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Paranormal Comedy 'Assignment: Unexplained' Takes the Case

Paranormal Comedy 'Assignment: Unexplained' Takes the Case

This week, we have another exciting video tidbit from the Videomaker community. Videomaker's Facebook friend Tim Heiderich is the brains behind the brand new Internet serial Assignment: Unexplained, an irreverent satire of paranormal reality television series like Ghost Hunters or Paranormal Cops. Goth/frat boy Chase Nightblood (Nate Scholz) has assembled a not-so-crack team of investigators to help him unravel the Fortean mysteries of aliens, chupacabras, and yetis. There's a somewhat shady pet psychic (Helene Udy) who always seems to be working her own scam, a gadget freak who sees sinister government conspiracies in everything (Owen Reynolds), and a random girl (Ashley Clements) that Chase is hoping to impress with his Bigfoot-finding prowess.

In the first season, the team interviews experts, gets lost in the woods, and does whatever it takes to prove to the world the truth about the mythical sasquatch. "The formula for ghost hunting shows was always the same," says Tim. "A group of amateur sleuths scaring themselves in the woods, at abandoned hospitals and dilapidated homes, and never, ever finding a shred of the paranormal. It's in the style of the successful Reno 911 TV show, and features a core group of improv actors, with a format designed to feature new and upcoming comedic talent. " Tim's been creating comedy videos for the web for a while, including hilarious horror spoof Normal Activity, but this is his first serial -- and his most ambitious project to date. We like the show for a number of reasons.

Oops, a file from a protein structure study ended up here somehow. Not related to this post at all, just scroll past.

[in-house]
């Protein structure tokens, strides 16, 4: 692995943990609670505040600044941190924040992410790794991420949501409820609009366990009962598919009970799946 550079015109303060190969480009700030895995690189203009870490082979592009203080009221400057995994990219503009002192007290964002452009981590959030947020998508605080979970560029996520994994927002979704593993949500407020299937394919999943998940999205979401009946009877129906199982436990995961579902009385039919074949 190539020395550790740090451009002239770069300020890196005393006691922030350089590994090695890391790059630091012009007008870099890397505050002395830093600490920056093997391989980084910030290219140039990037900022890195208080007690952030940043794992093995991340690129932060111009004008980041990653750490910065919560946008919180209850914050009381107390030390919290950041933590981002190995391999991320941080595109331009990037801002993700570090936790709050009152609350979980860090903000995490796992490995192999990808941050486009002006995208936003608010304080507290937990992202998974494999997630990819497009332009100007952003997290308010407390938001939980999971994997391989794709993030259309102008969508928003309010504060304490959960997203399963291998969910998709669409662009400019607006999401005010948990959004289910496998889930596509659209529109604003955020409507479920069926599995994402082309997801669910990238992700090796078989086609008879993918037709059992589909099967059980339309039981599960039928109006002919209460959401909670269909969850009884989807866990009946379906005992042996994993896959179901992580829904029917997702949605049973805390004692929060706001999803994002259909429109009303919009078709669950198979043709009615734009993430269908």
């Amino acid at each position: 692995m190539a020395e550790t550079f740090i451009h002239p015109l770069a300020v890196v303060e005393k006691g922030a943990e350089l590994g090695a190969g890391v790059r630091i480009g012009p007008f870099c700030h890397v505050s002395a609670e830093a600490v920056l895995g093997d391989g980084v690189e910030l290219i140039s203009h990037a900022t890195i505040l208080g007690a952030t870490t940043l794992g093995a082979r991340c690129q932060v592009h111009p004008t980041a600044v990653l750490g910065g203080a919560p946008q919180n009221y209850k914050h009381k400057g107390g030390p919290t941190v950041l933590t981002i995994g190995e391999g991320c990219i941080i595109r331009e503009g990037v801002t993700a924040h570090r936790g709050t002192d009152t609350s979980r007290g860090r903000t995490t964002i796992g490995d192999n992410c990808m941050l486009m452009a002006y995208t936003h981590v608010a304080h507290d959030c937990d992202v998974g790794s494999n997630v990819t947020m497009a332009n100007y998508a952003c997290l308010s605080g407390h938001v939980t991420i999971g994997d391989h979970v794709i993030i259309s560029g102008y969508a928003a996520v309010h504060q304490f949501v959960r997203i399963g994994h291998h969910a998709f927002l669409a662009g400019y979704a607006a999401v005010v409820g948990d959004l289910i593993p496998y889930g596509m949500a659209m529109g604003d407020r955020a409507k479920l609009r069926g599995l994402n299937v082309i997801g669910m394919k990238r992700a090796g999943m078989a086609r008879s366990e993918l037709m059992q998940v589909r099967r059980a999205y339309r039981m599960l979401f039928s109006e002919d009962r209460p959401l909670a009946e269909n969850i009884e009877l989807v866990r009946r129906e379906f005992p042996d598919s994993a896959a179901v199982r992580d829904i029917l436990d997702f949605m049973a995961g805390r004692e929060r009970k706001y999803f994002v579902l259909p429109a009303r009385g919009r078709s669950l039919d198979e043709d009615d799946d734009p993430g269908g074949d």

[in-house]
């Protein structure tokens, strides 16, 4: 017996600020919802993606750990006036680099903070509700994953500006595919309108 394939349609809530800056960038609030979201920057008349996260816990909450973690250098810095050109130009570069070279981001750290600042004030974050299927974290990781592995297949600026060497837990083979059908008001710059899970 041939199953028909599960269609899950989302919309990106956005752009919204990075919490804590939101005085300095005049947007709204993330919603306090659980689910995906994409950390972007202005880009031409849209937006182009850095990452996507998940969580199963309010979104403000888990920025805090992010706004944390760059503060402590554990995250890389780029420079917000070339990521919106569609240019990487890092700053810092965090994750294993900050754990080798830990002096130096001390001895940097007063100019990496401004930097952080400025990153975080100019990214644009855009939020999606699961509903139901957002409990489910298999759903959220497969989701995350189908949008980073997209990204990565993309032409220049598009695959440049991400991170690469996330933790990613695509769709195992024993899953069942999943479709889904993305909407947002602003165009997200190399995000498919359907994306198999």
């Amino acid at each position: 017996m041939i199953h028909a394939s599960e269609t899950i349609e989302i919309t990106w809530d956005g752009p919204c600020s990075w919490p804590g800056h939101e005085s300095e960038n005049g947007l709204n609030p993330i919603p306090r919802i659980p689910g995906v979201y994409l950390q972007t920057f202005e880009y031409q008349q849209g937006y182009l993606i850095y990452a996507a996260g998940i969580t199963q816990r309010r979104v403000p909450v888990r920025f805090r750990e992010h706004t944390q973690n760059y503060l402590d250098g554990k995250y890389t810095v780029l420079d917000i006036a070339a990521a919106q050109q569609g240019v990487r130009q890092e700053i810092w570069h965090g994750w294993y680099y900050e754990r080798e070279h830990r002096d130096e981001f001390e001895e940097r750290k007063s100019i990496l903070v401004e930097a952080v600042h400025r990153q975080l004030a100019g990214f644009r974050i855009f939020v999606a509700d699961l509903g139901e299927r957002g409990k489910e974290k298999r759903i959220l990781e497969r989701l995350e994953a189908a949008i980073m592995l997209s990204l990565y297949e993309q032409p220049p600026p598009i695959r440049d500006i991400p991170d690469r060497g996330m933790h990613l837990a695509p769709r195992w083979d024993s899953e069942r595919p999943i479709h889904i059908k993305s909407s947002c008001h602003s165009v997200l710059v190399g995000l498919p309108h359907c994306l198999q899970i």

With short episodes, sharp comedy, and easily accessible subject matter, Assignment: Unexplained is a great example of how to make videos for the web. Serious video creators will take note of the series' use of night shooting as the team wanders through the forest in search of monsters. It also shows how good a video can turn out with proper planning; the whole project hinged on extensive and meticulous pre-production planning, including seeking permission from the US Forest Service to shoot in state parks.

"Pre-production is the crucible that will determine whether you ever want to make another film," says Tim. "

Until you finally begin filming, pre-production is a house of cards you're waiting to see come tumbling down. For example: To get insurance, you must first know what equipment you're renting. But before you rent your equipment, you'll need to know which days you're filming. But you won't know which days you're filming until you secure a permit. But you can't get a permit if you don't already have insurance... and around it goes. During pre-production you have to juggle several things at once and work hard to make it all come together."

Although Tim's been working with video for years, he still learned a lot about how to successfully helm a big project while on set. He advised other video directors to keep in mind the importance of delegating tasks. It not only makes for less work for any one person, but will help you build a network of professionals who all share the same passion for the project that you do. He also encouraged directors to give real thought to their distribution model before they take the plunge into creating a video series. "Before you shoot, have a distribution plan: where will your series air?" says Tim. " How often will new episodes come out? How will you spread the word and drive interest to your site? Will you submit to festivals? Who's going to do that job?

Without a distribution plan, you'll have just made a very expensive home movie." You can see more videos at Assignment: Unexplained. You can also find follow it on Twitter @AssUnexplained and Facebook at www.facebook.com/AssignmentUnexplained.

May 03rd, 2012